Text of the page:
The decision to launch Boeing Defence UK at the start of 2008 highlighted the company's growing intentions to solidify its position in the UK military aerospace market. The newly structured organisation is aimed exclusively at growing its defence footprint in the UK's military aerospace sector.

A year on, we caught up with Boeing Defence UK managing director Mike Kurth to see how its new division was driving this vision forward.

Alex Hawkes: How has the creation of Boeing Defence UK altered the company's relationship with the UK aerospace industry?

Mike Kurth: The Boeing brand is of course clearly recognised in the UK market and has been for sometime, but the introduction of this new entity helps us communicate better with our primary customers and main decision makers.

“Boeing Defence UK is aimed exclusively at growing Boeing’s defence footprint in the UK’s military aerospace sector.”

The legal entity that is now known as Boeing Defence UK has been around since 1996 and was originally founded by The Boeing Company to primarily support the Brimstone programme here (a joint venture that produced the Brimstone anti-armour weapon). It therefore made sense to take all of Boeing's other various UK programmes and merge into a single wholly owned subsidiary

It means that I am now a single point of contact if there is an issue with any of the Boeing defence programmes. I report directly to the leadership of Boeing's Integrated Defense Systems in the US, therefore offering a streamlined path to a solution when there is a problem with one of our products in the UK.

AH: And how has the new entity particularly benefited the helicopter side of the business during 2008?

MK: Naturally this has had a positive effect on our helicopter sales in the UK, where we have a great working relationship with the US-based reach-back elements of the aircraft – both in terms of the final product and its support.

AH: Even in light of the year's financial uncertainties?

MK: 2008 was, of course, a challenging fiscal environment, but in challenging fiscal environments there is always room for innovation. If you can demonstrate value for money over time, you will always be in a competitive position when the opportunities arise.

I think we have achieved, and in some cases exceeded, our targets for the year – particularly with the successful delivery of two C-17s. We have also been busy developing the Chinook mk3 reversion, which has involved close coordination with our team in Philadelphia and a number of other major suppliers. As always, we are working hard to ensure that we deliver whatever type of upgrades is required for various fleets.

AH: How has Boeing's established range of military helicopters, such as Chinook and Apache, evolved in the UK through the course of the year?

MK: The UK defence market is the second largest in the world and we play a significant part in that market – whether it is through rotary craft such as the Chinook range or our more strategic offerings like the C-17.

The increase in capability and availability of the Chinook range in the UK has been a real success story for us in particular. We are also continuing to develop the capability of the Apache range and again will continue upgrading and supporting all our programmes according to customer requirements.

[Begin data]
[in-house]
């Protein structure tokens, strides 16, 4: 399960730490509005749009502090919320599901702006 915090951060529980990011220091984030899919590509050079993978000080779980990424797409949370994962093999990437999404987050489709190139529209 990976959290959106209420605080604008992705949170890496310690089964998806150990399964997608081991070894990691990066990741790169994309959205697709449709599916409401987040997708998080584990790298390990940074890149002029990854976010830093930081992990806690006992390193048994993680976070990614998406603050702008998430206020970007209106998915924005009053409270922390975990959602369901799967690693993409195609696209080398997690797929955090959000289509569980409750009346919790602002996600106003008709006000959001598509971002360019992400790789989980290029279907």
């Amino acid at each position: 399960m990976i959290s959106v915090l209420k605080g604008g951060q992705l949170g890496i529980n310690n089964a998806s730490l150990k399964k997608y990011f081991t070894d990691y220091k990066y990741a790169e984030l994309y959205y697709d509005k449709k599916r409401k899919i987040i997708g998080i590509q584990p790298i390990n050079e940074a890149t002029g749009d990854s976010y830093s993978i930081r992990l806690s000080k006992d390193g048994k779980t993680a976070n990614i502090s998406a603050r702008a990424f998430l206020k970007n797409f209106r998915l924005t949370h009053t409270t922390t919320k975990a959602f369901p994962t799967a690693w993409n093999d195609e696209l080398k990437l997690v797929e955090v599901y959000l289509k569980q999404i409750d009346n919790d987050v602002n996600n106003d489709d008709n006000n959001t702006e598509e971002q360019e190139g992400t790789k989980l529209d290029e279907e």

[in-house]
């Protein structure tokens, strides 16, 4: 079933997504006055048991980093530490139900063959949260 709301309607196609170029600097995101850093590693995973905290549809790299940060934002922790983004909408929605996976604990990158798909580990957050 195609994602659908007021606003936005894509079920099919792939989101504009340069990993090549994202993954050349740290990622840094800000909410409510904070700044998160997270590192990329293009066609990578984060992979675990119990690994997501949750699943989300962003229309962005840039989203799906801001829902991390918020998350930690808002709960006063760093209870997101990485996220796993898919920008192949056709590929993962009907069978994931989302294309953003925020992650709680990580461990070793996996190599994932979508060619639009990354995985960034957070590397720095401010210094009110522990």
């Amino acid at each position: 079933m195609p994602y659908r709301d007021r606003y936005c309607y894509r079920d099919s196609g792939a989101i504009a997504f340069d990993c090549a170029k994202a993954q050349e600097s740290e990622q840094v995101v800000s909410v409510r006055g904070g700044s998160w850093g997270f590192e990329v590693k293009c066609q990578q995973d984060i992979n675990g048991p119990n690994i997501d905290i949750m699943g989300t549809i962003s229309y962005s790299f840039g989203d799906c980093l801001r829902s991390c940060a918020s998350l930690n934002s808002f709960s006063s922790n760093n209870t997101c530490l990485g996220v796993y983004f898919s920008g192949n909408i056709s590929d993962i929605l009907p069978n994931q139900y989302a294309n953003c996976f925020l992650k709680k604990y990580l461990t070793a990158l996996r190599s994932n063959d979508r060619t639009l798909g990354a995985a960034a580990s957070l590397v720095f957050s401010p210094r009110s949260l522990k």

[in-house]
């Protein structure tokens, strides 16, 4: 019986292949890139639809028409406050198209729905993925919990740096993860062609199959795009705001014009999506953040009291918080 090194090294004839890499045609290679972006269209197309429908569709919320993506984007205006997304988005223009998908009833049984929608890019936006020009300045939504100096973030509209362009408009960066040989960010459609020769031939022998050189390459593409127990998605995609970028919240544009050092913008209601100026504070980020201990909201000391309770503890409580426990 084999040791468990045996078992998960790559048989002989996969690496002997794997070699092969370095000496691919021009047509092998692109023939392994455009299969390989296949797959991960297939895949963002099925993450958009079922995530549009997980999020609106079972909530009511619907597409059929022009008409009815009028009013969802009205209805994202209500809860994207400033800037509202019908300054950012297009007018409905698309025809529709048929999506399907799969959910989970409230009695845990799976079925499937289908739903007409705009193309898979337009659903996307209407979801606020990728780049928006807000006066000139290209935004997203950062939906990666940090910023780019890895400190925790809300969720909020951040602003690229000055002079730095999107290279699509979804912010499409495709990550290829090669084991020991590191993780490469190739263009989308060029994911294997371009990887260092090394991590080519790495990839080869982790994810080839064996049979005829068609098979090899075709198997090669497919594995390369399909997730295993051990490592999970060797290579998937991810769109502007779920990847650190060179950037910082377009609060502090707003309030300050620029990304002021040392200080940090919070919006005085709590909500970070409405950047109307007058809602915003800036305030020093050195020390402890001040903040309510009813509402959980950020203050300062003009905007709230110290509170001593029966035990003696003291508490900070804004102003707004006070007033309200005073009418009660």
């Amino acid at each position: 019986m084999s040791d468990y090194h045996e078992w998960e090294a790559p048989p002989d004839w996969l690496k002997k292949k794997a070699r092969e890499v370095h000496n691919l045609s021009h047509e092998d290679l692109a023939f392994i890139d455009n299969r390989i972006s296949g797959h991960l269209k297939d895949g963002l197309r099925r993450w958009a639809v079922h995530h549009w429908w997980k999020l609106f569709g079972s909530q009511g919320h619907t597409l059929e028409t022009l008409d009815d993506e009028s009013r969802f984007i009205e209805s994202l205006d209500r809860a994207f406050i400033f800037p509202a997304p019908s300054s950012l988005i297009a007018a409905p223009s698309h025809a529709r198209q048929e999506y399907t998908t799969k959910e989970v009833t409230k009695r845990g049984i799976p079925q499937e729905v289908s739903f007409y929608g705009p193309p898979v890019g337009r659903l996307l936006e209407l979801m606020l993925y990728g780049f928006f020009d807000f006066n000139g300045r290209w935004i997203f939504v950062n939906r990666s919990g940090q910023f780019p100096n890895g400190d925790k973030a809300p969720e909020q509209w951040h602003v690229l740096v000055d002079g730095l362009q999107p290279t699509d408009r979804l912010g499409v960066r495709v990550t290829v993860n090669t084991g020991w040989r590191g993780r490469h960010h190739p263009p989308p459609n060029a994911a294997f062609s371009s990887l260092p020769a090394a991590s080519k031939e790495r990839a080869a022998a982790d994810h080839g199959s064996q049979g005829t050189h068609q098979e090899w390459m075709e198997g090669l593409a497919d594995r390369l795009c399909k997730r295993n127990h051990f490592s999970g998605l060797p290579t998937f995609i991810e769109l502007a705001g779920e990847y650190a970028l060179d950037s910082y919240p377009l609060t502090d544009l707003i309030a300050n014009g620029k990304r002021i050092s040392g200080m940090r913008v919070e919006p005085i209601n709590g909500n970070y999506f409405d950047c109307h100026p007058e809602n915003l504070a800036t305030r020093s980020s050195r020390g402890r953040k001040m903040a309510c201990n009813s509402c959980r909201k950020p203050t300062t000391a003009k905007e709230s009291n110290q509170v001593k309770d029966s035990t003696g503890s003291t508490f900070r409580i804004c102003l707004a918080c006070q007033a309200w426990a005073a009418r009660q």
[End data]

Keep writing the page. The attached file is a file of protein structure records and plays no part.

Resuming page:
“The UK defence market is the second largest in the world, and Boeing plays a significant part in that market.”

We worked closely with the MoD and our partners on various upgrades, most notably this year on the successful delivery of the first two Apache AH mk1s equipped with new sighting and targeting systems. This included M-TADS / PNVS (modernised target acquisition designation sight / pilot night vision sensor) along with TEDAC (TADS electronic display and control) which provides Apache AH mk1 crews with greater situational awareness and combative effectiveness. The M-TADS contract was an
excellent example of industry partnership – other companies involved included AgustaWestland and Lockheed Martin – working hand in hand with the MoD.

AH: So a strong working relationship with the MoD has proved to be important?

MK: We have a very good working relationship with the MoD, particularly due to our close collaboration with their air support units. We both engage in an annual mutual rating report, whereby we evaluate one another's performance throughout that year. I met recently with Tim Rowntree, director-general air support, to discuss all our programmes and our overall working relationship.

AH: Can you think of any particular examples during the year, when that relationship has been particularly fruitful?

MK: We have experienced some record maintenance turnaround times this year for badly damaged aircraft in Afghanistan. We have been able to induct the damaged aircraft into our maintenance line at Gosport in Hampshire and turn them around in about a third of the time it normally takes to do such repairs.

This could not have happened without our strong relationship with the MoD and various other partners. The increase is also a result of our present engineering resources and the experiences our team have accumulated with the US army. We have placed a huge focus on driving velocity into our repair cycle, which has helped us turn around such major structural damage in record time.